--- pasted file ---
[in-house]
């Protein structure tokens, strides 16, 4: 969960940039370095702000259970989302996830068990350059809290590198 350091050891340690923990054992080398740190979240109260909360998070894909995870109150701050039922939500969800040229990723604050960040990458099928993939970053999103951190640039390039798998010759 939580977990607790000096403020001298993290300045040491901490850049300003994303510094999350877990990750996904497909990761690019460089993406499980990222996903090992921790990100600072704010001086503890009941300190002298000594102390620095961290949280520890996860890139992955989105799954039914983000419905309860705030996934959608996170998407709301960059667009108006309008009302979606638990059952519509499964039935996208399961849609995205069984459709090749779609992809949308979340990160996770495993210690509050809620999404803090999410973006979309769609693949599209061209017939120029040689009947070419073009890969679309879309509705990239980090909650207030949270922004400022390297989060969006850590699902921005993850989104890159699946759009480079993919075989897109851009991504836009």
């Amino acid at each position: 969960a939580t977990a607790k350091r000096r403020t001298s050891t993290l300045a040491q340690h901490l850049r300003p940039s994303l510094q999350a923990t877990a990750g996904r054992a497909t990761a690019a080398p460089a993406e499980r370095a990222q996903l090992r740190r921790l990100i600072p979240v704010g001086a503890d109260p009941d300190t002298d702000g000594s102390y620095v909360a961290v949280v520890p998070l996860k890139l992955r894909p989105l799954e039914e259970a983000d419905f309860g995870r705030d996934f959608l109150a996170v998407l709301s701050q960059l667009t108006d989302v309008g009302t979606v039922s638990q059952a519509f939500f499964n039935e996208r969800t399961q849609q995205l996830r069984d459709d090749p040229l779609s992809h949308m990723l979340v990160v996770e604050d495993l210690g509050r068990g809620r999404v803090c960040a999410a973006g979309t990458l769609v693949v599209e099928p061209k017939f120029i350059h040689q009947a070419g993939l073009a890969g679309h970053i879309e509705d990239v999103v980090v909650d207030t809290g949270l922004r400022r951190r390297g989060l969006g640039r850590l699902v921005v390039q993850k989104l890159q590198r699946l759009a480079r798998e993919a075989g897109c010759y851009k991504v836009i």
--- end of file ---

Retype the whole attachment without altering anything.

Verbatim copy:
[in-house]
């Protein structure tokens, strides 16, 4: 969960940039370095702000259970989302996830068990350059809290590198 350091050891340690923990054992080398740190979240109260909360998070894909995870109150701050039922939500969800040229990723604050960040990458099928993939970053999103951190640039390039798998010759 939580977990607790000096403020001298993290300045040491901490850049300003994303510094999350877990990750996904497909990761690019460089993406499980990222996903090992921790990100600072704010001086503890009941300190002298000594102390620095961290949280520890996860890139992955989105799954039914983000419905309860705030996934959608996170998407709301960059667009108006309008009302979606638990059952519509499964039935996208399961849609995205069984459709090749779609992809949308979340990160996770495993210690509050809620999404803090999410973006979309769609693949599209061209017939120029040689009947070419073009890969679309879309509705990239980090909650207030949270922004400022390297989060969006850590699902921005993850989104890159699946759009480079993919075989897109851009991504836009």
């Amino acid at each position: 969960a939580t977990a607790k350091r000096r403020t001298s050891t993290l300045a040491q340690h901490l850049r300003p940039s994303l510094q999350a923990t877990a990750g996904r054992a497909t990761a690019a080398p460089a993406e499980r370095a990222q996903l090992r740190r921790l990100i600072p979240v704010g001086a503890d109260p009941d300190t002298d702000g000594s102390y620095v909360a961290v949280v520890p998070l996860k890139l992955r894909p989105l799954e039914e259970a983000d419905f309860g995870r705030d996934f959608l109150a996170v998407l709301s701050q960059l667009t108006d989302v309008g009302t979606v039922s638990q059952a519509f939500f499964n039935e996208r969800t399961q849609q995205l996830r069984d459709d090749p040229l779609s992809h949308m990723l979340v990160v996770e604050d495993l210690g509050r068990g809620r999404v803090c960040a999410a973006g979309t990458l769609v693949v599209e099928p061209k017939f120029i350059h040689q009947a070419g993939l073009a890969g679309h970053i879309e509705d990239v999103v980090v909650d207030t809290g949270l922004r400022r951190r390297g989060l969006g640039r850590l699902v921005v390039q993850k989104l890159q590198r699946l759009a480079r798998e993919a075989g897109c010759y851009k991504v836009i």